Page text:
There’s a lot of chatter about Sheryl Sandberg‘s new book and effort, Lean In, going around the Interwebs this weekend. The premise of Sandberg’s work seems to be that women currently don’t have all that they need to be ultimately successful in their professional lives: we don’t speak up enough, we have biological clocks and workplaces that don’t deal well with those, and a variety of other gender barriers. Sandberg wants to build women up to places where they can overcome those barriers, and build a social movement along the way. The book won’t come out til March 10th, and review copies have been hard to come by. (I haven’t tried, for the record, that’s just the word in the backchannels where I hang out.) Thus, it’s difficult to make deep commentary, so my thoughts here are based primarily on the article in the New York Times, a few other other blog posts online, and private conversations with colleagues over email.
When I decided to transform my decade-old freelance consulting practice into a full-service agency with my longtime collaborator, Sonal Bains, making the jump was beyond daunting. My entire professional identity had become attached to my practice, and yet I felt I couldn’t move on with what I wanted to do for the next ten years without making serious changes. But what, exactly, should those changes be? And how should the decisions get made? Here are a few of the big considerations to look at when going all-in on your business.
Trouble’s brewing in Germany. No, it’s not the euro crisis; it’s the good kind of trouble: Feminism is finding new life in networked voices online. Last week, a German blogger named Maike Hank put out a simple, defiant call to end harassment and daily sexism with her post, “This Is Not Normal.” It resonated deeply with many on Twitter, and people like Nicole von Horst started sharing their own stories: “The doctor that patted my ass, as I lay in the hospital after an attempted suicide.” That’s when Anne Wizorek, founder of the blogkleinerdrei and digital media consultant (and, disclaimer, a very good friend of mine), recognized what was happening, and suggested a hashtag to capture the stories: #aufschrei (#outcry). And then all hell broke loose when an article came out in the magazine Stern stating that Rainer Brüderle, Germany’s minister for economics and technology, had allegedly sexually harassed a journalist.
At my latest digital-tools-for-social-good workshop in New York yesterday, everyone wanted to know the ins and outs of metrics and measurement. I interviewed social media metrics Beth Kanter recently, and that interview provides a great intro to the concepts of measurement. (I highly recommend her book, Measuring the Networked Nonprofit.) But, I also realized it might be useful to walk through setting up some simple measurements with a free/low-cost tool that I love,Rowfeeder.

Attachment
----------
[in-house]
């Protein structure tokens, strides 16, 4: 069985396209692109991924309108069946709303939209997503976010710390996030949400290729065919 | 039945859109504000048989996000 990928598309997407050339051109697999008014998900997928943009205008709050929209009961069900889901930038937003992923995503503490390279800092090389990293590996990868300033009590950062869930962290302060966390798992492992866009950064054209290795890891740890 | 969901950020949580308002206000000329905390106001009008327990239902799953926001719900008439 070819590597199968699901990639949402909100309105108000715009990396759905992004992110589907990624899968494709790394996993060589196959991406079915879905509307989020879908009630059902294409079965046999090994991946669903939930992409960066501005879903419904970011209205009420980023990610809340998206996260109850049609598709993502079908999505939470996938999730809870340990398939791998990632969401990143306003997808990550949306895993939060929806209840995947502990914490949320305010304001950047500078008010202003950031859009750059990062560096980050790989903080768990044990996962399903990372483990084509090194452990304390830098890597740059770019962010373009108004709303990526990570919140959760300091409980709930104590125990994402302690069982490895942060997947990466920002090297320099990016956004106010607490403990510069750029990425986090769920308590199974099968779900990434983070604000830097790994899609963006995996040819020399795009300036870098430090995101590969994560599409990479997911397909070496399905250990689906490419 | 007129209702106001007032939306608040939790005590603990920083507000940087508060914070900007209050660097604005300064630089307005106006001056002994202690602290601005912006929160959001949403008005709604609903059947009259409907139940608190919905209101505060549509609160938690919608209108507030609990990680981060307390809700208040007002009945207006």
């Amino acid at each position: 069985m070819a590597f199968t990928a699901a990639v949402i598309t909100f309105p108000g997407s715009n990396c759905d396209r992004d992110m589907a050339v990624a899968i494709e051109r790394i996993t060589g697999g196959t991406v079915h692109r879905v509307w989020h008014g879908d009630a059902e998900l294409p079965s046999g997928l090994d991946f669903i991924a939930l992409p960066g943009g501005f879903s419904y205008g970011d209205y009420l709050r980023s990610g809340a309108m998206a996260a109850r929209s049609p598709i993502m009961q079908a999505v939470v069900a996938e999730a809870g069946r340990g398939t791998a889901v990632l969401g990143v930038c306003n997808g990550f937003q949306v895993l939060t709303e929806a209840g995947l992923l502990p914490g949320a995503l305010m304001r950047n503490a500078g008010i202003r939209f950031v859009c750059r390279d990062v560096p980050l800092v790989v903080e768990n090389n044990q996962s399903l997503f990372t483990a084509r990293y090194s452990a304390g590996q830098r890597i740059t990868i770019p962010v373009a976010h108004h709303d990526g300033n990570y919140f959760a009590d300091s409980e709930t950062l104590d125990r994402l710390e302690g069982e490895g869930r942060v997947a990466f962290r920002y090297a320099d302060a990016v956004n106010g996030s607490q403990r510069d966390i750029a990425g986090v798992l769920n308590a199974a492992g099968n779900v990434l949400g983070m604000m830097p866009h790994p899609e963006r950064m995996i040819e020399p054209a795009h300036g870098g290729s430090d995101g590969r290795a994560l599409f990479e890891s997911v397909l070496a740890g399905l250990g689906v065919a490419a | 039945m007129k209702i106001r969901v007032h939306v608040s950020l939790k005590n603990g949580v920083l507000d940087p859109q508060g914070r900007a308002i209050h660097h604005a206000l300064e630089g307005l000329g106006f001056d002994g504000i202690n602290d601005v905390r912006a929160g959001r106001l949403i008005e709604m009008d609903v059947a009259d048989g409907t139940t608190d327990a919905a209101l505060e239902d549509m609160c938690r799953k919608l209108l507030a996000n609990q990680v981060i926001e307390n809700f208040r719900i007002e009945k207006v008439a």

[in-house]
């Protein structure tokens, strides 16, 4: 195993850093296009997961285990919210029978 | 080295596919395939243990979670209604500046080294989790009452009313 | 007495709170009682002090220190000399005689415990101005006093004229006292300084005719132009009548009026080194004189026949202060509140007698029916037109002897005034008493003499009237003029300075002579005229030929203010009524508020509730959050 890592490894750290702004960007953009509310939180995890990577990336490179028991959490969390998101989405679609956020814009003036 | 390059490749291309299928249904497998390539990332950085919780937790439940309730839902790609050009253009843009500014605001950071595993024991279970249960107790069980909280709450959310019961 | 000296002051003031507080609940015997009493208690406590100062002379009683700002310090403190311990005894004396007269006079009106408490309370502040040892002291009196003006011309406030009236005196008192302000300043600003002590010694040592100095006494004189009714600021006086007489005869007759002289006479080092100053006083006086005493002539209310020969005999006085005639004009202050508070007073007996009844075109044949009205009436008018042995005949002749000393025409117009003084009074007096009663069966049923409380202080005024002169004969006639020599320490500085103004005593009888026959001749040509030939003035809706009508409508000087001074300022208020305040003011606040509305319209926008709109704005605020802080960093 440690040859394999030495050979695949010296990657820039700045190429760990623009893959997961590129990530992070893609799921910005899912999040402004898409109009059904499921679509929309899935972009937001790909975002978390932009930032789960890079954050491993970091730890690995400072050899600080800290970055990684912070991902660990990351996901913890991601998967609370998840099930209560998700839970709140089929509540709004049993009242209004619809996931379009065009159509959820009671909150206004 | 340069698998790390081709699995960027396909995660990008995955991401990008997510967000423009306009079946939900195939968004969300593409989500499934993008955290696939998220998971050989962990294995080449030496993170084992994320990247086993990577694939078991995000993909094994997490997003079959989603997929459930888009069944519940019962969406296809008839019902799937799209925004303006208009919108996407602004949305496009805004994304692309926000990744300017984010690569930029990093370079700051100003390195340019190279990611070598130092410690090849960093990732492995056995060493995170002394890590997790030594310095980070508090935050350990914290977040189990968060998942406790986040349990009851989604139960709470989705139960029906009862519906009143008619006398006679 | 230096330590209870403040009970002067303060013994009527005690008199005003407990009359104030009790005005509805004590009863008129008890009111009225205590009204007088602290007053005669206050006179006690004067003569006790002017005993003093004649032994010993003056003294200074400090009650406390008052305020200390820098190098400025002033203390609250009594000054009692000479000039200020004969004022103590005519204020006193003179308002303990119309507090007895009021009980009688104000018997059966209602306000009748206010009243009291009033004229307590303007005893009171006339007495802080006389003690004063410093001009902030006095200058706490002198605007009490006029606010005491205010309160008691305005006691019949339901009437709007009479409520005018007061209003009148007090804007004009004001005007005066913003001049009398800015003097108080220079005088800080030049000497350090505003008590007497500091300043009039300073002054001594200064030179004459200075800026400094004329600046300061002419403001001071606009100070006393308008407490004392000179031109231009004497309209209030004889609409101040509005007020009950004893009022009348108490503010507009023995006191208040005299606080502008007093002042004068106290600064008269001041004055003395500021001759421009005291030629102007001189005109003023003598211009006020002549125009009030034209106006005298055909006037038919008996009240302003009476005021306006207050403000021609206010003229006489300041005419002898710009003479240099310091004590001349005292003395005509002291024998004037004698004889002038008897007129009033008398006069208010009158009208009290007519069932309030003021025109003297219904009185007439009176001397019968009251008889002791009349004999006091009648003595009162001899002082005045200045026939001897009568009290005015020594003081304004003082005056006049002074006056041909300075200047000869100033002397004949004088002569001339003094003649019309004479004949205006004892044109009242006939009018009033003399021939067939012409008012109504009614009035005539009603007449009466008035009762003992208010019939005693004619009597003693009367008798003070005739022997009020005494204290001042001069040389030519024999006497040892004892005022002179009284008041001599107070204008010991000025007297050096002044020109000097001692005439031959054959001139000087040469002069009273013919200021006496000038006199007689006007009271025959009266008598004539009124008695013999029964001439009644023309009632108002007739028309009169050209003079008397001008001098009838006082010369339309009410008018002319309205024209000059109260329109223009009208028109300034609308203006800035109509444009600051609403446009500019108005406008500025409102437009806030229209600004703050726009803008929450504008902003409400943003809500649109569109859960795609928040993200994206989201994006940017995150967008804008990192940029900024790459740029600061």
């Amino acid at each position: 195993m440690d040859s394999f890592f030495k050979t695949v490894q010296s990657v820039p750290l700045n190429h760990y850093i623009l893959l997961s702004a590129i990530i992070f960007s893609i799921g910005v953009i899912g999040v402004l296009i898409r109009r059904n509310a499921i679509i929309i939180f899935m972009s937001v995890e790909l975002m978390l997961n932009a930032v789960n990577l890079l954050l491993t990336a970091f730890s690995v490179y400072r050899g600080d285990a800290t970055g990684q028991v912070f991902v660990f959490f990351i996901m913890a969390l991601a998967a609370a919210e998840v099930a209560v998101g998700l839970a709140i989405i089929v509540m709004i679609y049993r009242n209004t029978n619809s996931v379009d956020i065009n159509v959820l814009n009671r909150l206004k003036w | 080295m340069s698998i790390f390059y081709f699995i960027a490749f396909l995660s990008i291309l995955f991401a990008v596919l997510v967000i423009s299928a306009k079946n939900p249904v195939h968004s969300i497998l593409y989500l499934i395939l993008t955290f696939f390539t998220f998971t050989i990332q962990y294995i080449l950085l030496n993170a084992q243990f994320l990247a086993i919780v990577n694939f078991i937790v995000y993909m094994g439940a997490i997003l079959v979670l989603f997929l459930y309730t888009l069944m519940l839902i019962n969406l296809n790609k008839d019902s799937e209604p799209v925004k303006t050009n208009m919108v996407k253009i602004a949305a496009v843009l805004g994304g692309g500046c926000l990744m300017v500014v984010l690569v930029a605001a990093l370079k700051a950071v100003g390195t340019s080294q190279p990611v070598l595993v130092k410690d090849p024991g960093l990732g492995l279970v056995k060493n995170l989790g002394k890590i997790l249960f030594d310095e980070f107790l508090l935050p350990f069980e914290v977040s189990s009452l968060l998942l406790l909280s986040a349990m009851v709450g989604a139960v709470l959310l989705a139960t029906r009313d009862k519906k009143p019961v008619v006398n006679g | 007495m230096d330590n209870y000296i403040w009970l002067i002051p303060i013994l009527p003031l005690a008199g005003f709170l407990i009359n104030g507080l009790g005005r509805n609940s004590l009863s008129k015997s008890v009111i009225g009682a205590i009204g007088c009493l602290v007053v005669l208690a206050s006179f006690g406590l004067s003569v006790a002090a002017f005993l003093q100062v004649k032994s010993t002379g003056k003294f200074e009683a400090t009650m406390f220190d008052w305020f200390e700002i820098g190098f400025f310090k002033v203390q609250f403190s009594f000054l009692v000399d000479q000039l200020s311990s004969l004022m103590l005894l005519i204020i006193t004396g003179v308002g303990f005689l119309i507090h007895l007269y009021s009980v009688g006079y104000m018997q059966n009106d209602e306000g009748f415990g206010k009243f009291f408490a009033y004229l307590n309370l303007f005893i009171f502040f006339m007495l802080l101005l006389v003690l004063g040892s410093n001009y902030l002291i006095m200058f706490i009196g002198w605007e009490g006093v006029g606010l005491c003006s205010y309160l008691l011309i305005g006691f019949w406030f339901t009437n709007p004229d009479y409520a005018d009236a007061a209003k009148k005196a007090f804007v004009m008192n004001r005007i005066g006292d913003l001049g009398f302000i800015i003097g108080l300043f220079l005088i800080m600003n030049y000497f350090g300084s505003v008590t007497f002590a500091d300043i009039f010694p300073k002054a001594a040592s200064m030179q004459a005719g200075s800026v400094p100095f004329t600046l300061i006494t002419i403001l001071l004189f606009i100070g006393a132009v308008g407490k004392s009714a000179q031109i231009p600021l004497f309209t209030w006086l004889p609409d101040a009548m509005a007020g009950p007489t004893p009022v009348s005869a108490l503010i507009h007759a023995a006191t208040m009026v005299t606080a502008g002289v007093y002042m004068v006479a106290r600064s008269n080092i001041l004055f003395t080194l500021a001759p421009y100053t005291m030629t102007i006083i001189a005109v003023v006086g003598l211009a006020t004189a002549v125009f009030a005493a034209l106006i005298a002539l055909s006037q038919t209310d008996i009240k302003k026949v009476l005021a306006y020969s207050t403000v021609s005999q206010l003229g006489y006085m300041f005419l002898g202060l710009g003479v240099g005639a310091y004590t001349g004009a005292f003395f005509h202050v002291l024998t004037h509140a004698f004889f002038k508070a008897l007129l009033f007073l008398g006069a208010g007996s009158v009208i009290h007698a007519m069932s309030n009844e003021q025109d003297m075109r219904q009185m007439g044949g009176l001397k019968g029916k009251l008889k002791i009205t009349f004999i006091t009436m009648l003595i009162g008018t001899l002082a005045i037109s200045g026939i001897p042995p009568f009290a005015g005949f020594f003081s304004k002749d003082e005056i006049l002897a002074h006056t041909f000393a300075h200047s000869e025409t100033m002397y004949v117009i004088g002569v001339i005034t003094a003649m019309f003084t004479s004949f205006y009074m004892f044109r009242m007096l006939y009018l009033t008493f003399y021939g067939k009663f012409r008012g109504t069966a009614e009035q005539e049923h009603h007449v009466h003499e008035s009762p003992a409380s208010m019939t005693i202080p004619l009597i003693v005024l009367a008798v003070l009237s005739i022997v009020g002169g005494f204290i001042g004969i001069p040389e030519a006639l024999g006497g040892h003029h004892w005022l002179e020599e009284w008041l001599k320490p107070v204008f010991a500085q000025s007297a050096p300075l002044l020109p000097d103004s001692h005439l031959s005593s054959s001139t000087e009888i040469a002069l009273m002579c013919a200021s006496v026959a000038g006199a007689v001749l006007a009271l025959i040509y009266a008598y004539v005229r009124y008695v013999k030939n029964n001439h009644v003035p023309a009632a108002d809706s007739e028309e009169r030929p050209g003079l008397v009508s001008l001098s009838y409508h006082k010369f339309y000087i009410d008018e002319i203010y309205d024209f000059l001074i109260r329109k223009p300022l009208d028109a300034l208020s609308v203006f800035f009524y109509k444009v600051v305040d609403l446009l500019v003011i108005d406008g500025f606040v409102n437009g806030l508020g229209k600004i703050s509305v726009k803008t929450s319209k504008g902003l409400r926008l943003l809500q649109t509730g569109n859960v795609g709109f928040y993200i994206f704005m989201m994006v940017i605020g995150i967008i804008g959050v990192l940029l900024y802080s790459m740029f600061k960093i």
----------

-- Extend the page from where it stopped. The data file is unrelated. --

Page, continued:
In the myriad of things to be thankful for on this fine American holiday: family, friends, home, the ongoing generosity of volunteers continuing to push through to provide mutual aid in the ongoing devastation of Hurricane Sandy. But, I also wanted to take a moment to share some of the mobile goodies that make my life just a little bit easier, make me smile a little more and make things in the DZ operation run just a little smoother. Enjoy your turkey/tofurkey!
Nerds in the aftermath of Sandy sprang into action: We’ve seen some innovative technology solutions address many aspects of the fallout of the storm. It got me poking around at what’s working and what isn’t, and starting to look at communications solutions we can start to put in place before the next storm, disaster, revolution or what-have-you.
It’s worse that you think in New York. Much, much worse.
On Saturday, when I got to the Rockaways, a peninsula community in Queens near JFK Airport, my stomach dropped. I had heard about the flooding, and seen the fires in Breezy Point on TV. But nothing prepared me for the immense loss of property that we saw up and down the peninsula.
I’m taking a break from my usual beat here to share my experience with Hurricane Sandy, and how thankful I am for the powerful love and support my online community offered me through my harrowing ordeal.
Hardcore Internet culture is having a critical moment. In short, the battles that have been waged in the last week will ultimately help our wider connected culture both expose and figure out the principles that we hold to be true and valid, especially those concerning the role of women.
What happens when creeps post creepy sexual pictures publicly on social websites, link to their real identities, and then someone decides to collect those real identities all in one place? All internet hell breaks loose, apparently.